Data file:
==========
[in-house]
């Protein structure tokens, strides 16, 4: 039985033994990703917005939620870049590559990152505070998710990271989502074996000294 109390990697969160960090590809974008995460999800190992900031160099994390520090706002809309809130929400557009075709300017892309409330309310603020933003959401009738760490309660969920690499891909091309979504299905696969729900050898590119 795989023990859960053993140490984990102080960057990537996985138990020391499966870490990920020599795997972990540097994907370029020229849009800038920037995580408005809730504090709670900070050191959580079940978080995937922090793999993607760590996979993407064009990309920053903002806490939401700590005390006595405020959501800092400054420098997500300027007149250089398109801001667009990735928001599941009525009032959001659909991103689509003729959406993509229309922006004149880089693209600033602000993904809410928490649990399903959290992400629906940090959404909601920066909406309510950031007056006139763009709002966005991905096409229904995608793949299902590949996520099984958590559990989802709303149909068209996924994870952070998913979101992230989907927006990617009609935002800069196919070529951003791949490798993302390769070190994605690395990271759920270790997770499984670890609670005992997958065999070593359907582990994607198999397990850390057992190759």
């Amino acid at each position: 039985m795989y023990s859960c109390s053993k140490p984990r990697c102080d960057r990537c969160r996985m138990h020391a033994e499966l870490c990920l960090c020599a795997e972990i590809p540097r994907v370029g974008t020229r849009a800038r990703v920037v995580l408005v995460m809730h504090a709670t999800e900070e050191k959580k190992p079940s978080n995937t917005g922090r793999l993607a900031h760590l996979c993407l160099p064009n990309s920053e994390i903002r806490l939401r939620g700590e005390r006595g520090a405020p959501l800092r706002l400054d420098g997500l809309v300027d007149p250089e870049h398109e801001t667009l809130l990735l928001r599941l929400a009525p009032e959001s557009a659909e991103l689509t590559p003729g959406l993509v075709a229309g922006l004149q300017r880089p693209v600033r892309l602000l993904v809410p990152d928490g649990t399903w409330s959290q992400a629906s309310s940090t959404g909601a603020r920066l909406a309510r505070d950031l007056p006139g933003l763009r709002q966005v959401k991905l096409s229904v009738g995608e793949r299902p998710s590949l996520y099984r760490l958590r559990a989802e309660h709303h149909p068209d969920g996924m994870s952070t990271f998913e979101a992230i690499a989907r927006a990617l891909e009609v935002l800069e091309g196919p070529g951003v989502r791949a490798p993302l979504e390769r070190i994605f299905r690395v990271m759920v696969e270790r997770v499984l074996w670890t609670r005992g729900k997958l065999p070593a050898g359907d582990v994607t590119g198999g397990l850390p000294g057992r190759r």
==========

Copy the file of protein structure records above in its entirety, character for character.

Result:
[in-house]
């Protein structure tokens, strides 16, 4: 039985033994990703917005939620870049590559990152505070998710990271989502074996000294 109390990697969160960090590809974008995460999800190992900031160099994390520090706002809309809130929400557009075709300017892309409330309310603020933003959401009738760490309660969920690499891909091309979504299905696969729900050898590119 795989023990859960053993140490984990102080960057990537996985138990020391499966870490990920020599795997972990540097994907370029020229849009800038920037995580408005809730504090709670900070050191959580079940978080995937922090793999993607760590996979993407064009990309920053903002806490939401700590005390006595405020959501800092400054420098997500300027007149250089398109801001667009990735928001599941009525009032959001659909991103689509003729959406993509229309922006004149880089693209600033602000993904809410928490649990399903959290992400629906940090959404909601920066909406309510950031007056006139763009709002966005991905096409229904995608793949299902590949996520099984958590559990989802709303149909068209996924994870952070998913979101992230989907927006990617009609935002800069196919070529951003791949490798993302390769070190994605690395990271759920270790997770499984670890609670005992997958065999070593359907582990994607198999397990850390057992190759």
């Amino acid at each position: 039985m795989y023990s859960c109390s053993k140490p984990r990697c102080d960057r990537c969160r996985m138990h020391a033994e499966l870490c990920l960090c020599a795997e972990i590809p540097r994907v370029g974008t020229r849009a800038r990703v920037v995580l408005v995460m809730h504090a709670t999800e900070e050191k959580k190992p079940s978080n995937t917005g922090r793999l993607a900031h760590l996979c993407l160099p064009n990309s920053e994390i903002r806490l939401r939620g700590e005390r006595g520090a405020p959501l800092r706002l400054d420098g997500l809309v300027d007149p250089e870049h398109e801001t667009l809130l990735l928001r599941l929400a009525p009032e959001s557009a659909e991103l689509t590559p003729g959406l993509v075709a229309g922006l004149q300017r880089p693209v600033r892309l602000l993904v809410p990152d928490g649990t399903w409330s959290q992400a629906s309310s940090t959404g909601a603020r920066l909406a309510r505070d950031l007056p006139g933003l763009r709002q966005v959401k991905l096409s229904v009738g995608e793949r299902p998710s590949l996520y099984r760490l958590r559990a989802e309660h709303h149909p068209d969920g996924m994870s952070t990271f998913e979101a992230i690499a989907r927006a990617l891909e009609v935002l800069e091309g196919p070529g951003v989502r791949a490798p993302l979504e390769r070190i994605f299905r690395v990271m759920v696969e270790r997770v499984l074996w670890t609670r005992g729900k997958l065999p070593a050898g359907d582990v994607t590119g198999g397990l850390p000294g057992r190759r």